I realized when reading the caption of Figure 3 (“…even where the crack is closed….” [sic]) that the authors assume hydrostatic pressure for what appear to be closedoff water blobs. Could the pressure be cryostatic? If so, this would provide additional reason to treat the compressibility of the water.
Section 2.1 Model description. Some readers might be interested to know that Lipovsky (2020) also used viscous prestresses in LEFM calculations. To my knowledge, this publication introduced these concepts in glaciological research. I gave a different physical explanation of the viscous prestresses but the form was mathematically identical to that used in the present manuscript. I do prefer the physical explanation given in the present manuscript, but I'm at least encouraged that the math is the same since I grappled with this for a while.
Experience hiking around glaciers with waterfilled crevasses tells us that crevasses are often up to a meter wide (or more). It is unlikely that this meter of opening is due entirely to elastic stresses, as one can calculate that this would require enormous and unrealistic stresses. The explanation for the opening is instead that the ice surrounding the crevasse has deformed through flow. The crack would have nonzero width in the absence of the elastic tensions. In this case, not all crack closure would result in contact. It is therefore worth noting that —in at least some cases— negative crack opening (i.e., crack closure) does not result in contact, and instead simply results in the crack getting narrower but not having walls that touch. I'm curious now: can the numerical method in this manuscript handle nonzero initial crevasse widths?
If, on the other hand, the crevasse is assumed to be so narrow that the walls could touch, then fluid viscosity should become important [see again LD15]. Maybe these points are already acknowledged in line Line 150, where the reader is cautioned that more complexity in the fluid flow is warranted.
Section 4. Results
 The first sentence of this section seems to imply that the width of the domain is an important parameter in the problem. I don’t understand why this would be the case if Rxx is (conceptually at least) treated as a boundary condition at great distances (i.e., +/ infinity). Numerically, shouldn’t the simulations be run for a sufficiently large domain width so that the solutions do not depend on this parameter?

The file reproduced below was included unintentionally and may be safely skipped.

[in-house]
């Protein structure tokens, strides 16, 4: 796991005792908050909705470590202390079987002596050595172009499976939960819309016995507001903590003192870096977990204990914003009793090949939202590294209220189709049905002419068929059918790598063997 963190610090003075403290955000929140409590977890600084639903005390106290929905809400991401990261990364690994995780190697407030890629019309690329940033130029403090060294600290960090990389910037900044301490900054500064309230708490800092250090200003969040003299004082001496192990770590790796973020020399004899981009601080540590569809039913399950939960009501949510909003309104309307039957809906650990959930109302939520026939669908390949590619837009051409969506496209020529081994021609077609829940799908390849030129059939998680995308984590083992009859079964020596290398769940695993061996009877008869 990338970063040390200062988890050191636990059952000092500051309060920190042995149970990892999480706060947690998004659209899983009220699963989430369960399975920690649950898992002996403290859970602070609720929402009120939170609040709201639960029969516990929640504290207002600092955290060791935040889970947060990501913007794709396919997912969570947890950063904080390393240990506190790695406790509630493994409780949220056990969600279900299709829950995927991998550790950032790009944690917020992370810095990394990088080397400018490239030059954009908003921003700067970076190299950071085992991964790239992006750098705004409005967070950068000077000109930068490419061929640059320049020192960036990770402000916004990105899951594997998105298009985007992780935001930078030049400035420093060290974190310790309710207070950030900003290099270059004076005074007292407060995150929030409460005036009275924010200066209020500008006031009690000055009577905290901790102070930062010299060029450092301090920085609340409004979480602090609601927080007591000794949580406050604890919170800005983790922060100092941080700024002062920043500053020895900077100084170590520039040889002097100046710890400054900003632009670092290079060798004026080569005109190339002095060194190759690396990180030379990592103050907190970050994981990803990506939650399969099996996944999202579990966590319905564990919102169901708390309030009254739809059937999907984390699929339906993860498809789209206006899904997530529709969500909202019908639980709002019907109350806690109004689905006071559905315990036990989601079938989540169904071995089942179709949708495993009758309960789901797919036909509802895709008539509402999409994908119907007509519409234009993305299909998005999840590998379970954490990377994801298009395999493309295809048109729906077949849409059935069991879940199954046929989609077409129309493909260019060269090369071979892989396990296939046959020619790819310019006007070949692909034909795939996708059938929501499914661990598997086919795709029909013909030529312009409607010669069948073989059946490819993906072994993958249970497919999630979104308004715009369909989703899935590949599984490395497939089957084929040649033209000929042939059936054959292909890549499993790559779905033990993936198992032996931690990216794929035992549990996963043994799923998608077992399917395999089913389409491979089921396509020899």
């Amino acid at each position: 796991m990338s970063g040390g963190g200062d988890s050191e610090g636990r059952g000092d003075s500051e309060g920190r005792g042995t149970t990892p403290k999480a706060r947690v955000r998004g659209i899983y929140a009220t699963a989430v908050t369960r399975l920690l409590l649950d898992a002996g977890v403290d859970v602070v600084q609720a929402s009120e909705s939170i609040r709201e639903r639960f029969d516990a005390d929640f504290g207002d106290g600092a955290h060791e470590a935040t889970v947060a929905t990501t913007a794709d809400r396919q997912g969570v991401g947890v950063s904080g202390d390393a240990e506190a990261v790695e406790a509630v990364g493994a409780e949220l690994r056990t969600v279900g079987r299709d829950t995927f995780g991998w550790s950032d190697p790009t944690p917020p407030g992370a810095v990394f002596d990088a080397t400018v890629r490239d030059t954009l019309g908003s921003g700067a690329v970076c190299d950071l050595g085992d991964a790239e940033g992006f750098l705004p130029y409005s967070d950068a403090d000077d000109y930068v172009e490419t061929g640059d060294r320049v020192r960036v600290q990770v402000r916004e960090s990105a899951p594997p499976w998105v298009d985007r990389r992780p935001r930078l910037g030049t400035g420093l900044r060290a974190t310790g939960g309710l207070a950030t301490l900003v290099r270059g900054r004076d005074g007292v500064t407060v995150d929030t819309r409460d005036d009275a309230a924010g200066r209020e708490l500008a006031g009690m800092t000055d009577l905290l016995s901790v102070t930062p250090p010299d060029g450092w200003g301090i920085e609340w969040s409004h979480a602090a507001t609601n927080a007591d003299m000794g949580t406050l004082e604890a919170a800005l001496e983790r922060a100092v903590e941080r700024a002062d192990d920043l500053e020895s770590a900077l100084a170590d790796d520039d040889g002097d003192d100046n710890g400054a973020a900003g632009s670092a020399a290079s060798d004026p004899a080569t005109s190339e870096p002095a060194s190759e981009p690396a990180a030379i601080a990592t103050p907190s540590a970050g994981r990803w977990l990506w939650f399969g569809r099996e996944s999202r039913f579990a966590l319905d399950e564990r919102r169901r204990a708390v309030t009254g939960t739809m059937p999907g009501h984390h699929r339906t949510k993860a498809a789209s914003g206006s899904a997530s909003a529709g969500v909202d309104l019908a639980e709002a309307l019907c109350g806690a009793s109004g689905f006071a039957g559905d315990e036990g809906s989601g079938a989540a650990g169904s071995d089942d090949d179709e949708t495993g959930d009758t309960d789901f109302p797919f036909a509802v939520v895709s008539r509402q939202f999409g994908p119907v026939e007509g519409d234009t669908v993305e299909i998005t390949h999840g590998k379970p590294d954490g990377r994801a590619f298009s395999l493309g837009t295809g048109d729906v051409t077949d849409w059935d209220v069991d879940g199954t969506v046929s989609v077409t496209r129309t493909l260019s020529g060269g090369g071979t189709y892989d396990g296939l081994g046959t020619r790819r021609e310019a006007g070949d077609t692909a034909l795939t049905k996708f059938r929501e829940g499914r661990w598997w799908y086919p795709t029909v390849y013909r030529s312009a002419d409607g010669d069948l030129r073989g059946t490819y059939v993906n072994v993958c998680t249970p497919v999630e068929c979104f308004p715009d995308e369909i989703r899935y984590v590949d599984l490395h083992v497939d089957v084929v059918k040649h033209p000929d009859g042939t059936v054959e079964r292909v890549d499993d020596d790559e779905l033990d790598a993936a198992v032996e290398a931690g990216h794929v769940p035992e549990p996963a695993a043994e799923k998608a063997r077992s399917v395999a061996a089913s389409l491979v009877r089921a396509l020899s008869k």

I am confused by the results in Figure 3. The model seems to be treating the case with constant water volume, but yet the water volume clearly changes from figure 3b1 to 3b2. I think this is supposed to mean that some water is stored at the surface. But if water is stored at the surface, then the appropriate tractions ought to be applied at the surface of the glacier. Instead, the surface of the glacier is taken to be traction free (Equation 3). It seems like a rigorous treatment of this situation must either include the surface load or else omit crevasse depths that are too shallow to hold the prescribed water volume.
Figure 4 and 5 are simply wonderful contributions to the literature on glacier fracture mechanics. Thank you for this.
Figure 6 / Line 455. See comment above about the surface load due to a lake. As I understand it, the model essentially has the water "coming from nowhere". Maybe the surface loading could resolve the paradox of stability at high prestress. There's an analytical SIF in Tada (2000) that you could compare to, see their section 8.9.
Discussion, particularly the "problem" on Line 676: I think this same issue was discussed by Rist et al (2002). Their solution was to introduce back stress from sidewall coupling. Maybe I'm wrong and they were solving a different problem, but either way I would appreciate a clarification.
References:
Lipovsky, Bradley P., and Eric M. Dunham. "Vibrational modes of hydraulic fractures: Inference of fracture geometry from resonant frequencies and attenuation." Journal of Geophysical Research: Solid Earth 120.2 (2015): 10801107.
Lipovsky, Bradley Paul. "Ice shelf rift propagation and the mechanics of waveâinduced fracture." Journal of Geophysical Research: Oceans 123.6 (2018): 40144033.
Lipovsky, Bradley Paul. "Ice shelf rift propagation: stability, threedimensional effects, and the role of marginal weakening." The Cryosphere 14.5 (2020): 16731683.
Maryam Zarrinderakht et al.
Maryam Zarrinderakht et al.